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Wednesday, January 25, 2006

Gazprom gives ex-USSR a new year hangover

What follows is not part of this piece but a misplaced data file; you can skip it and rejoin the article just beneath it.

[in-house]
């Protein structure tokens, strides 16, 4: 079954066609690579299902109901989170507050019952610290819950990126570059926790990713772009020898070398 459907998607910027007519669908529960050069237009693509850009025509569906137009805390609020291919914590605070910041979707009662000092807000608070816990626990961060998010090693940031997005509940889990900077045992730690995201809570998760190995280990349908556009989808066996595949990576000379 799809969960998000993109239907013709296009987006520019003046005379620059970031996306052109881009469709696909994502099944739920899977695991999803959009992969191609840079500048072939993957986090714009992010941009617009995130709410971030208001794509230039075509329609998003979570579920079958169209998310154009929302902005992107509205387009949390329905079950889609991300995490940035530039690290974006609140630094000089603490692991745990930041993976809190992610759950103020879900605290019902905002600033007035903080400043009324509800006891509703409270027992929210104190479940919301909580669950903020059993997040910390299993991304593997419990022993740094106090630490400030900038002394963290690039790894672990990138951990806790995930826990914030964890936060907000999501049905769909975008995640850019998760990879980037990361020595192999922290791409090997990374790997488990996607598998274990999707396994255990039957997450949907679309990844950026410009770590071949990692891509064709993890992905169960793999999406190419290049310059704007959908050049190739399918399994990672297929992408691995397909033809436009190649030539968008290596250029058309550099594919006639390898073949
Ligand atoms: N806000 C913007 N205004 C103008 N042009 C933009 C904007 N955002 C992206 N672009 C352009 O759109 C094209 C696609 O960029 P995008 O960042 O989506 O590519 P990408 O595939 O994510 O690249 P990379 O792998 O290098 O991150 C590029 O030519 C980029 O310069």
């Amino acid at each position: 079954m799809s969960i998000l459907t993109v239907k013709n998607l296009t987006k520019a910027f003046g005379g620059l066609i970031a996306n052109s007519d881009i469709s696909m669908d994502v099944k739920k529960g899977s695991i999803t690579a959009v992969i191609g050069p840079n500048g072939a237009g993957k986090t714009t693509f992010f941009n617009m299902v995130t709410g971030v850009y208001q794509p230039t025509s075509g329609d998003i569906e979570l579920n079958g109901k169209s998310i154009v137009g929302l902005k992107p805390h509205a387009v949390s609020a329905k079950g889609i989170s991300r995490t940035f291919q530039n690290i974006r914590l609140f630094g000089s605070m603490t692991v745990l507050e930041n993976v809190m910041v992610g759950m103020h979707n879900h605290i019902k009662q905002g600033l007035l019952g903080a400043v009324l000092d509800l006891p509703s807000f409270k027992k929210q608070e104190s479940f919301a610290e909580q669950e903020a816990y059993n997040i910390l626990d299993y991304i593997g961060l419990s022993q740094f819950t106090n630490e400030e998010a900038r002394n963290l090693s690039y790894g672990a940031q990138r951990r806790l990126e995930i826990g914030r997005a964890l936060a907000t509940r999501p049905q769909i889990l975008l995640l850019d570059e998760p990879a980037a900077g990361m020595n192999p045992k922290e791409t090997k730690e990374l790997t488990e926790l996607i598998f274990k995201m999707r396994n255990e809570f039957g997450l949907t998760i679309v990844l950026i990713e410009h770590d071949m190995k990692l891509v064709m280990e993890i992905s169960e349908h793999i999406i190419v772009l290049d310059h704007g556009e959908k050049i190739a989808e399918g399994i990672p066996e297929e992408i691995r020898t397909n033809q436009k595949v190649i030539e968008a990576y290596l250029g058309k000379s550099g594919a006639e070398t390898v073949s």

RMG: Rye, Man & Gor Securities January 2006 RYE, MAN & GOR Securities - Gazprom shares got off to a great start in 2006 thanks to share market liberalization, and the effect was magnified by perception that the company’s New Year agreement with Ukraine will mean increased revenues from gas supplies to that country in 2006. But this is a tricky agreement. It is warped by the role of RosUkrEnergo (RUE), which has succeeded Itera and Eural Trans Gas as the middleman in supplies of gas from Central Asia to Ukraine via Gazprom’s Russian pipelines. The agreement also has dangerous political ramifications Itera was chased from the lucrative Central Asia-Ukraine transit business after its protector, Rem Vyakhirev, quit Gazprom. Its successor Eural Trans Gas was closed down after embarrassing, detailed revelations about huge unjustified mark-ups. However, Austrian-registered RUE has key officials in common with its predecessors and its ownership structure is equally hazy: 50% is held by the Gazprom institution, Gazprombank, and 50% is held by Raiffeisenbank Investment (a subsidiary of Austria’s Raiffeisenbank), which says that it is acting in the interests of unnamed individuals. According to the New Year agreement, RUE will buy about 55bcm of Central Asian gas at about $65 per 1000cm and 17bcm of Russian gas at $230 per 1000cm and will sell to Ukraine for about $95 per 1000cm. These figures immediately looked odd, because Ukraine needs only 75bcm per year and produces about 20bcm of its own gas. Indeed, the Ukrainian national gas company soon explained that it will buy no Russian gas in 2006. Apparently, all of Gazprom’s 17bcm will be sold on by RUE to European customers. The initial impression that Russia will start selling its gas to Ukraine at a much higher price than $50 per 1000cm (the 2005 level) is therefore false – Russia should sell zero gas to Ukraine in 2006. But there should still be a significant gain for Gazprom: in 2005 it sold about 25bcm to Ukraine for about $50 per 1000cm, instead of which it will now be able to sell at least 17bcm of gas to Europe for about five times more. It is not clear, though, why RUE deservers to get a cut of the takings. Also the figure of $50 per 1000cm in 2005 is very hazy because the Ukrainians were mainly paid in kind (in gas) for providing a transit service (carrying Russian gas to Europe) and the settlement sums are unverifiable. It is also important to note that the Ukrainians have secured an increase of $0.5 per 1000cm per 100km for transit from January 1, 2006. Calculating roughly, Gazprom gets an extra $200 per 1000cm on 17bcm in 2006 – i.e. total $3.4b. And, assuming that transit across Ukraine is about 1000km and 2006 exports to Europe will be about 100bcm, the extra transit cost paid by Gazprom will be $500m. The potential net gain for Gazprom and loss for Ukraine in 2006 is, therefore, nearly $3b. RUE also does well out of the deal. However, it is more than likely that Central Asian suppliers will be angry: volumes, which they previously sold to Gazprom far below world prices will now be sold at the same inadequate prices to a middleman (RUE), who will add insult to injury by selling the gas onto Ukraine with a 50% mark-up. It is clear that Russia chose its moment to play the gas card against the semi-hostile Ukrainian administration of President Yushchenko. Ukrainian parliamentary elections are due in March, and Yushchenko has decided to accept a bad deal with Russia quickly instead of risking gas starvation in mid-winter and a resultant debacle at those elections. Yushchenko’s opponents in Ukraine’s parliament, mainly ethnic Russian forces led by the man whom Putin backed against Yushchenko in the fraught presidentials of late 2004, seem upset that Putin and Gazprom have let Yushchenko off the hook so lightly. So last week the Russian faction in the Kiev parliament voted no-confidence in the Ukrainian government for accepting a deal imposed by… the Russians. Where this will end is anybody’s guess. But we think that a $3b bird in the bush does not justify a Central Asian gas price revolt, hardening of anti-Kremlin sentiment in Ukraine, and (most worryingly for Gazprom) a crisis of confidence in Europe over reliability of Russian gas supplies.

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